I went to India once. Saw the most extreme poverty and heart-wrenching crush of humanity I’ve ever experienced and I really have no desire to go back. Having said that, I did come away appreciating some weird intangibles about the place. The monkeys that would steal your stuff, the betel spit, the orgasm of color, the waves of people and beggars, the poop. Oh the poop. People crapping in the streets, wading in rivers of excrement to fill their water jugs, crapping on the roadside and waving at passerby. It’s a culture shock, but I’m getting off topic.
The point is the experience sticks with you. I took a nap in a nook of the Taj Mahal and awoke to discover my fever had broken and I wanted to get back together with an ex-girlfriend... for example. I’m certainly not saying it’s a magical wonderland or anything, far from it. It’s a very corrupt, alien, scary place a lot of the time but once you get into its logic system, once you adapt to paying a guy to tie your shoes and another to lick your stamps it does ply a certain kind of strange seduction on you.
Carlos Ramos certainly seems to’ve been at the tender mercies of India, which also happens to be the title of his new show at Corey Helford Gallery in Culver City. “India” that is, not... ‘tender mercies of India’.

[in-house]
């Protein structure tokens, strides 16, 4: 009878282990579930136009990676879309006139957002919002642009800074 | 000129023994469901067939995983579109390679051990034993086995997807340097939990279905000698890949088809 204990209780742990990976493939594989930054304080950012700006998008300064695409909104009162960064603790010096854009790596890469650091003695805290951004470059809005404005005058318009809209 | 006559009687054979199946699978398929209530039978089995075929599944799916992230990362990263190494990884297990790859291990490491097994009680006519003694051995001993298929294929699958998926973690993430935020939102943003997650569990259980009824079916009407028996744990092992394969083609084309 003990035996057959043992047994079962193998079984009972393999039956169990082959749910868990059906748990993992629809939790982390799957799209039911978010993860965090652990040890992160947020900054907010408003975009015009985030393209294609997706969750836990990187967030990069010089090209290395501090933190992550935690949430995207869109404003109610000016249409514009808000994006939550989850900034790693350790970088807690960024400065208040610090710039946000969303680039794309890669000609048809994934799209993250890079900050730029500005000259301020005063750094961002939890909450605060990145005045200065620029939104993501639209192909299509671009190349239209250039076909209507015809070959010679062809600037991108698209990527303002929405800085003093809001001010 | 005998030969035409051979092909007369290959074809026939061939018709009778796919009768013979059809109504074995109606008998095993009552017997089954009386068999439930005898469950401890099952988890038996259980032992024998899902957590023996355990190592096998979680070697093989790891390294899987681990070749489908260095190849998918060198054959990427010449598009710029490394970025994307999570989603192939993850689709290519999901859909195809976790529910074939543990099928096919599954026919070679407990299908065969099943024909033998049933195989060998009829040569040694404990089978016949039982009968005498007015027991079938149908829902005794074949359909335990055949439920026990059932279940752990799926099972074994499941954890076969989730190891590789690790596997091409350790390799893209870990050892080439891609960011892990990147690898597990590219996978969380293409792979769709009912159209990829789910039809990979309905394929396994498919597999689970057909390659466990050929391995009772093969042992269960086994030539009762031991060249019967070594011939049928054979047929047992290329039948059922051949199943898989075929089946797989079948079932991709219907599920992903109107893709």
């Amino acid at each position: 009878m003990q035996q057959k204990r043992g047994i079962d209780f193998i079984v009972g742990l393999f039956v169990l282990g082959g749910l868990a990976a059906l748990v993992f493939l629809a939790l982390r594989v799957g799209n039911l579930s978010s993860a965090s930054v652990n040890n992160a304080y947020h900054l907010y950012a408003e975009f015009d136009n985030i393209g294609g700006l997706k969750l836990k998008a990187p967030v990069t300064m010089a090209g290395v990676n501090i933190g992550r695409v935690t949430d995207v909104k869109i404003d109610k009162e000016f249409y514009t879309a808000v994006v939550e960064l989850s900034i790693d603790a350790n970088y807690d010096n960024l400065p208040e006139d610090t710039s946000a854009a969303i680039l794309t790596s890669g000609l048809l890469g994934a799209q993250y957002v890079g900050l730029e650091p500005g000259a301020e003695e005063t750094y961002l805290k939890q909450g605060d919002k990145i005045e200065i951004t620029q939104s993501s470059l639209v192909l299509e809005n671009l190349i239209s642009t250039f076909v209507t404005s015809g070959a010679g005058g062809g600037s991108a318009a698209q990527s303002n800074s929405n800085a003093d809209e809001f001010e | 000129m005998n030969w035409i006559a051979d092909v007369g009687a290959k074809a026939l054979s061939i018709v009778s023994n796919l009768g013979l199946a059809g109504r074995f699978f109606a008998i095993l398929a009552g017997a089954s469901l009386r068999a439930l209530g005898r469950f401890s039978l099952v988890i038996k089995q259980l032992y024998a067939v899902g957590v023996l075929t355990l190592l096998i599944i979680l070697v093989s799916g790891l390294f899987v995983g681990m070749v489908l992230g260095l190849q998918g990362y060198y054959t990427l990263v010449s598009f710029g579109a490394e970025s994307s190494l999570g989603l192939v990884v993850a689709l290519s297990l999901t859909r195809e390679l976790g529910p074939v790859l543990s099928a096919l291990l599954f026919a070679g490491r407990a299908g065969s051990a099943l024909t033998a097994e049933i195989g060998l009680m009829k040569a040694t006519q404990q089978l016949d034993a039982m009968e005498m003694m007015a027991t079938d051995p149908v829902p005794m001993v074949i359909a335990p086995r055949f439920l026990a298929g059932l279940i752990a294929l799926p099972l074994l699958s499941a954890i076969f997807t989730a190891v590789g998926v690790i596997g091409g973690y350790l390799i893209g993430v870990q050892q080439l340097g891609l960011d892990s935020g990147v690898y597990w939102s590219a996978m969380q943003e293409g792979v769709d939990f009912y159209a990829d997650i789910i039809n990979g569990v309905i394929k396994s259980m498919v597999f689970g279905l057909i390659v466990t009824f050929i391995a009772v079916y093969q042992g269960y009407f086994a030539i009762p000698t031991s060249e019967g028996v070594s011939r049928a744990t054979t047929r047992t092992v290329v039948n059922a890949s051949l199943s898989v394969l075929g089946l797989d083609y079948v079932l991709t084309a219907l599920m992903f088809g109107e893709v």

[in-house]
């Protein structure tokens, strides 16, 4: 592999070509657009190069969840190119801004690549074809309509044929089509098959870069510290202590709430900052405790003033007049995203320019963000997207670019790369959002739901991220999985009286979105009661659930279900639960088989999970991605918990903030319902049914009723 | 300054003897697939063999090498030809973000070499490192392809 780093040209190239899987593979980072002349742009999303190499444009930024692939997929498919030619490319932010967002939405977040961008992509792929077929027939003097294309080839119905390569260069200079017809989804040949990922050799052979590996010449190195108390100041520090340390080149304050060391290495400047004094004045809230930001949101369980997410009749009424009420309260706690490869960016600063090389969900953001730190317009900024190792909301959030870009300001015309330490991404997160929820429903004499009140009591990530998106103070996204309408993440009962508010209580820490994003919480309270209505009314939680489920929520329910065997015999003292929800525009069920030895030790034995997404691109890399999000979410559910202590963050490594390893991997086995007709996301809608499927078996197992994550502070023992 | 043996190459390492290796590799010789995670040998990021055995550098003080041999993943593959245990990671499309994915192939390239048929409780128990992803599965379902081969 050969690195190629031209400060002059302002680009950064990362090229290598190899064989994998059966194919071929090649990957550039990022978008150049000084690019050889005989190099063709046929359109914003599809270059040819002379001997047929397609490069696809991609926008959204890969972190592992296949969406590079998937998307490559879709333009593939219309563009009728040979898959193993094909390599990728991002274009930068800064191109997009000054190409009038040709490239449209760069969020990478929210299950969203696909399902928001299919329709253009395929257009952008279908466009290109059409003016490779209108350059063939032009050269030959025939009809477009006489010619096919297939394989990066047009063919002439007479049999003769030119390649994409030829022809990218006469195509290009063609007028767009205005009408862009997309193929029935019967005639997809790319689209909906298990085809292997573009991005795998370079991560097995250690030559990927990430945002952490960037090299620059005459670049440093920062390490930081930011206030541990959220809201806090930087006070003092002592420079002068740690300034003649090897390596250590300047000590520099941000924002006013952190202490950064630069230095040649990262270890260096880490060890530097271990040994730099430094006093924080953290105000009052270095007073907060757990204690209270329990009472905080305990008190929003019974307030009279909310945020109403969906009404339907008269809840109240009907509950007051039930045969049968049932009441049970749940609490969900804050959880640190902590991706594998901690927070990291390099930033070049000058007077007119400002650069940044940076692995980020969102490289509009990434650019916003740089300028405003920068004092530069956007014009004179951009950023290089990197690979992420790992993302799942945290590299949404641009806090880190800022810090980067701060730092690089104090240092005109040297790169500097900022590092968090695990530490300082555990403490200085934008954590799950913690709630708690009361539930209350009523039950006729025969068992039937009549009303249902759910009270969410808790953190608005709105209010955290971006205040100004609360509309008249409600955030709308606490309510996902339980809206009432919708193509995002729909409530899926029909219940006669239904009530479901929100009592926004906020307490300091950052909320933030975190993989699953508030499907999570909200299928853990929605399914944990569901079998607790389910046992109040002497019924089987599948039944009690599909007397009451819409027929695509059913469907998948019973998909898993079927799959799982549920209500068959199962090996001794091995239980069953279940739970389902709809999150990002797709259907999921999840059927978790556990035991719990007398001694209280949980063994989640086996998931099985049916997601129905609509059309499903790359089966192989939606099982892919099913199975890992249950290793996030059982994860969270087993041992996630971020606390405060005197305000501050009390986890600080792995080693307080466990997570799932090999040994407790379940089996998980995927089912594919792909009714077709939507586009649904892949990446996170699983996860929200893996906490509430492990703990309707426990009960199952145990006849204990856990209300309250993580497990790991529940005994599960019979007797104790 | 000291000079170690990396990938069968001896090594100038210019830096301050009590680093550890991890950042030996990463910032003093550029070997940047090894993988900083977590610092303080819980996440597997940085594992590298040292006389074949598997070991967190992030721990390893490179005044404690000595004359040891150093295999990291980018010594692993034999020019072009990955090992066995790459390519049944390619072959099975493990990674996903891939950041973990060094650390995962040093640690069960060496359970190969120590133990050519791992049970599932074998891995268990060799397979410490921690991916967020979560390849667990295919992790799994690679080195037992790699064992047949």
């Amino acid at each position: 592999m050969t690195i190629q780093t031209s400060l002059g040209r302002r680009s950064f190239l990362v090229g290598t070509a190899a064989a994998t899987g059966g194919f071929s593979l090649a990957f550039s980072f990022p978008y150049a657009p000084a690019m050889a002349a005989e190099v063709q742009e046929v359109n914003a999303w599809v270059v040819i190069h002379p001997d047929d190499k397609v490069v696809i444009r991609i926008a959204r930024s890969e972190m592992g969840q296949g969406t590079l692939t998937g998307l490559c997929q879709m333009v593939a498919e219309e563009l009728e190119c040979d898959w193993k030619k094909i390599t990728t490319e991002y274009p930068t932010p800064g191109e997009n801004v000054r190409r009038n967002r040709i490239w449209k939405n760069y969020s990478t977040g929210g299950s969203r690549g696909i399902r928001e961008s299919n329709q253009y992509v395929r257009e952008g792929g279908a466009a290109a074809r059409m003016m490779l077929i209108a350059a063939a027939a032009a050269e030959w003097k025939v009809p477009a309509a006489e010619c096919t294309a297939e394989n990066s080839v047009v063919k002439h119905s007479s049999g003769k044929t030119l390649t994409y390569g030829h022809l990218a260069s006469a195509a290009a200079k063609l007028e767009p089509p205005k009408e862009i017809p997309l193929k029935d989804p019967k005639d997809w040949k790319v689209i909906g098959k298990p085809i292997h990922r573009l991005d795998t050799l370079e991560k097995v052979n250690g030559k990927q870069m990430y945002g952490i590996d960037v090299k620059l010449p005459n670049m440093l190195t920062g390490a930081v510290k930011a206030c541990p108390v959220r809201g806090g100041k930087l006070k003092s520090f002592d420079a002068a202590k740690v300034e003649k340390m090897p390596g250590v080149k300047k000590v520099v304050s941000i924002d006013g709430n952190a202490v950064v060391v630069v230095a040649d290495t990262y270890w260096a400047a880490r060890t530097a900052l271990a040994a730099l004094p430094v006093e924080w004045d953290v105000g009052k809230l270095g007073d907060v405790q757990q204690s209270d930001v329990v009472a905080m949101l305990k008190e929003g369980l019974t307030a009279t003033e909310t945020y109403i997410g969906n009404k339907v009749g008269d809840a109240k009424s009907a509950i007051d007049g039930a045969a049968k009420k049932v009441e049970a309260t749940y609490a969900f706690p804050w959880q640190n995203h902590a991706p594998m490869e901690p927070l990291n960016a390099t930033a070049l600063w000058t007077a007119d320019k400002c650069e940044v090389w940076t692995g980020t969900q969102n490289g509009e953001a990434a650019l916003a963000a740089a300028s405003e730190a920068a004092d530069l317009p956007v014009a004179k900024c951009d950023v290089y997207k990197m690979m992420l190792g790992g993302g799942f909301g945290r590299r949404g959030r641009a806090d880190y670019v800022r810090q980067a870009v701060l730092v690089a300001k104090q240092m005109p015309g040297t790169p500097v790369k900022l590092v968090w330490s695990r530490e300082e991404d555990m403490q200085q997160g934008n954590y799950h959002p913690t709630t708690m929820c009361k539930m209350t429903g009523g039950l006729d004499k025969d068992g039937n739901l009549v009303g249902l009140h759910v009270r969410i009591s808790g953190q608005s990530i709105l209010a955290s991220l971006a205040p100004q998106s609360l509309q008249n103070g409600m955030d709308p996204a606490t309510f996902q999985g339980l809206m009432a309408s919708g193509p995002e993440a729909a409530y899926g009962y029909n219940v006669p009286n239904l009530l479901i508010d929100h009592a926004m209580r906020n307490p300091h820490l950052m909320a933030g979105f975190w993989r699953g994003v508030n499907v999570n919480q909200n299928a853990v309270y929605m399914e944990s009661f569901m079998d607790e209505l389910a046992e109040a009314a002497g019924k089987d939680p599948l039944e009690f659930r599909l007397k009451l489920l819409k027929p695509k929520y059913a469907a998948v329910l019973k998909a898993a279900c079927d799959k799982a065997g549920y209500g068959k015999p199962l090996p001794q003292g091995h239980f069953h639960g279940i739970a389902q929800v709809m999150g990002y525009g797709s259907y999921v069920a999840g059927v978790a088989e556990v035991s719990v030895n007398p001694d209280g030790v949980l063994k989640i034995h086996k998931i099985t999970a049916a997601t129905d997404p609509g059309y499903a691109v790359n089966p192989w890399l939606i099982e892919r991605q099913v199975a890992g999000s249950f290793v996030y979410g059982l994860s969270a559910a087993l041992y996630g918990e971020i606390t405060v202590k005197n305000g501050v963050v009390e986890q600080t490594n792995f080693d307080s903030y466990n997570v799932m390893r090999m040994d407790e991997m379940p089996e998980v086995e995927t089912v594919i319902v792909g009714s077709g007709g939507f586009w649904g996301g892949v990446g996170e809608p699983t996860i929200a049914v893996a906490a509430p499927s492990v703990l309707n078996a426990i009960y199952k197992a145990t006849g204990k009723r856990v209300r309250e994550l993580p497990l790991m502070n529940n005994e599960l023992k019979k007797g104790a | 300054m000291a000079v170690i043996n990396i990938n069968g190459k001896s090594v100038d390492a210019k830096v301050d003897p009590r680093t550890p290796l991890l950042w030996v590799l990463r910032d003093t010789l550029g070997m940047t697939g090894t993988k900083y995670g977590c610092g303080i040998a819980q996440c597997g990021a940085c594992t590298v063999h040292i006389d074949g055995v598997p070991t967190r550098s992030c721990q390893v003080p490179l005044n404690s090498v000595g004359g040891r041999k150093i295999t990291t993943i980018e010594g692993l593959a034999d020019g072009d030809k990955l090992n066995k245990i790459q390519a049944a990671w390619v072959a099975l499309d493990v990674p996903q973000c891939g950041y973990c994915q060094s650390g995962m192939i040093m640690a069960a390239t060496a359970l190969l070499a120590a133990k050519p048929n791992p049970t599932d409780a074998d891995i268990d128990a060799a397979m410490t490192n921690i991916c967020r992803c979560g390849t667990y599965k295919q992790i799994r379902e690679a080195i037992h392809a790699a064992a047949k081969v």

The color is what first struck me as I walked into the gallery. Much more vibrant than his last show (“Natural History”), the colors leapt from the walls in much as they do under the Red Fort at Agra, the Pink City of Jaipur or the urine-soaked back alleys of Chennai. It’s an idealized vision of India’s history and mythology as seen through a Mickey Mouse costume head, and one can’t help but be enchanted with what would be the perfect India of Ramos’ vision. Balanced and sensuous, the subjects take on a mid-modernist caricature that threatens to veer into the kind of post-modern irony that has become de riguer and frankly overdone, but the artist’s background in animation helped, I think, to bring a relatable element into the work. The style invokes early Chuck Jones (Looney Tunes), then bends the lines even more to create a highly stylized and fluid geometery that seems to move according to the films that might’ve served as inspiration.
One head, two heads, three heads pop up in Lota Champisage. The large jungle cat’s tongue laps at the water in The Extinct Tiger of Delhi and the belly dancer’s voluptuous hips sway under the blue glow of a lantern in Raqs Baladi.
The show is much more about the spirit of India than the place itself. There’s no early Van Gogh peasants at the dinner table, no dirt under the finger-nails. Which is, perhaps, as it should be. When thinking back on my trip I remember the exquisite miniature paintings I saw in Mughal palaces, the myriad displays of dyed fabrics hanging out of windows and strung across avenues, the pantheon of Hindu gods and goddesses. This is the India that everyone wants to know, this India of comic book fantasy filled with bouncing, turbaned footmen and mysterious white tigers.